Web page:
John's Gospel uniquely focuses on the person and work of the Spirit (cf. John 14:17,25-26; 16:7-15). He sees the new age of righteousness as the age of the Spirit of God.

Verse 8 stresses the enigma of why some people believe when they hear/see the gospel and others do not. John asserts that no one can believe unless touched by the Spirit (cf. John 1:13; 6:44,65). This verse reinforces that theology. However, the question of covenant response (i.e., human acceptance of a divine offer) still assumes the Spirit touches everyone. Why some refuse to believe is the great mystery of iniquity (i.e., the self-centeredness of the Fall). The older I get, the more I study my Bible, the more I minister to God's people, the more I write "mystery" across life. We all live in the dark fog (i.e., 1 Cor. 13:12) of human rebellion! Being able to explain or to put it another way, developing a systematic theology, is not as important as trusting God in Christ. Job was never told "why"!


  9Nicodemus said to Him, "How can these things be?" 10Jesus answered and said to him, "Are you the teacher of Israel and do not understand these things? 11Truly, truly, I say to you, we speak of what we know and testify of what we have seen, and you do not accept our testimony. 12If I told you earthly things and you do not believe, how will you believe if I tell you heavenly things? 13No one has ascended into heaven, but He who descended from heaven: the Son of Man. 14As Moses lifted up the serpent in the wilderness, even so must the Son of Man be lifted up; 15so that whoever believes will in Him have eternal life.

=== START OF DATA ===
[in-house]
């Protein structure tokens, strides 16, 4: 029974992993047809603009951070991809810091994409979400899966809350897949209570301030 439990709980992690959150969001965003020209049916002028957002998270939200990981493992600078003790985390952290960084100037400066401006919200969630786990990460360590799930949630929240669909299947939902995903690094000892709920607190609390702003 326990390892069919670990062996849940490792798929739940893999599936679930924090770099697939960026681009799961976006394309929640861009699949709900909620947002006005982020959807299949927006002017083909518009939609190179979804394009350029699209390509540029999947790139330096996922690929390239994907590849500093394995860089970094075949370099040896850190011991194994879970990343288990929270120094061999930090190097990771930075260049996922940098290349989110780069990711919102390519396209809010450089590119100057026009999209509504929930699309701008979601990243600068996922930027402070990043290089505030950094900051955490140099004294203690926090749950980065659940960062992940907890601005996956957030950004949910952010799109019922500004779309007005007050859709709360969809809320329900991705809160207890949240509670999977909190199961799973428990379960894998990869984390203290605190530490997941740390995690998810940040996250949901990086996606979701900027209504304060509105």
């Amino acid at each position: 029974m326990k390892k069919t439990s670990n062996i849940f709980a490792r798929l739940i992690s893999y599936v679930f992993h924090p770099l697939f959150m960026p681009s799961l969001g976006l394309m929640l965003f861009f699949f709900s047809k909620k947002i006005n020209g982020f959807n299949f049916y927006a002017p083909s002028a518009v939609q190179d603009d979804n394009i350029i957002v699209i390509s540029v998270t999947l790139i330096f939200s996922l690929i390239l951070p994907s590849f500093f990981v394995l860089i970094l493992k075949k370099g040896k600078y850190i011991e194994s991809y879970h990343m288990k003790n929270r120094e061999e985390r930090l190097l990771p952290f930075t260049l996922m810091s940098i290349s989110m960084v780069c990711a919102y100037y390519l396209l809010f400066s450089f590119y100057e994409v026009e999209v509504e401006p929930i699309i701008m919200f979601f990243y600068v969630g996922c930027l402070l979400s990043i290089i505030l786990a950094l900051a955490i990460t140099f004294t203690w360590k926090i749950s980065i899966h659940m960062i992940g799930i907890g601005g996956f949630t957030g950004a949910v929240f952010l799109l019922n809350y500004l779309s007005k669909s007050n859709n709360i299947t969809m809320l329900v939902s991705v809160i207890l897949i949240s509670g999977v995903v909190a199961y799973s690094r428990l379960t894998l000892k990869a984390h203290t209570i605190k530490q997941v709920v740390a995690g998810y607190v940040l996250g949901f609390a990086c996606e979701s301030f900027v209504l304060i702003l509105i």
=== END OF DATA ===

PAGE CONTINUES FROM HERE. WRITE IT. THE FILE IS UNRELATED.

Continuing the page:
3:9-10 Nicodemus should have understood Jesus' symbolic terminology in light of (1) Judaism's proselyte baptism and (2) John the Baptist's preaching.

This may have been a purposeful downplaying of human knowledge; even someone like Nicodemus, a ruler of the Jews, did not fully understand spiritual things. John's Gospel was written to combat incipient Gnosticism, a heresy that emphasized human knowledge as a means of salvation. Only Jesus is the true light (cf. John 3:19) for all, not just an elite group.

3:11 "we speak of what we know" These plural pronouns refer to Jesus and John the Apostle (cf. John 3:11) or Jesus and the Father, which fits the context better (John 3:12). The gospel is not speculation, but divine revelation!

▣ "you do not accept our testimony" John often uses the terms accept/receive (lambanō) and its prepositional compounds in a theological sense.

1.  of receiving Jesus

a. negatively (John 1:11; 3:11, 32; 5:43, 47)

b. positively (John 1:12; 3:11,33; 5:43; 13:20)

2. of receiving the Spirit

a. negatively (John 14:17)

b. positively (John 7:39)

3. of receiving Jesus' words

a. negatively (John 12:48)

b. positively (John 17:8)



3:12 "If. . .if" The first one is a first class conditional sentence, which is assumed to be true from the author's perspective or for his literary purposes. The second one is a third class conditional sentence which meant potential action.

▣ "you" The pronoun and the verbs are plural. Nicodemus may have had students or other Pharisees with him as he came to Jesus, or this could be a general statement (i.e., Nicodemus as a representative of a group) to all unbelieving Jews like John 3:7 and 11.

3:13 This verse is intended to confirm Jesus' revelation of the Father as true, complete, firsthand, and unique (cf. John 1:1-14). This is another example of the vertical dualism in John: heaven versus earth, physical versus spiritual, Nicodemus' origin versus Jesus' origin (cf. John 1:51; 6:33,38,41,50,51,58,62). This verse asserts (1) the deity; (2) the pre-existence; and (3) the incarnation of the eternal Second Person of the Trinity (for Trinity see Special Topic at John 14:26).

▣ "the Son of Man" This is Jesus' self-designation; it had no nationalistic, militaristic, Messianic implications in first century Judaism. The term comes from Ezek. 2:1 and Ps. 8:4 ,where it meant "human being" and Dan. 7:13 where it implied deity. The term combines the paradox of Jesus' person, fully God and fully man (cf. 1 John 4:1-3).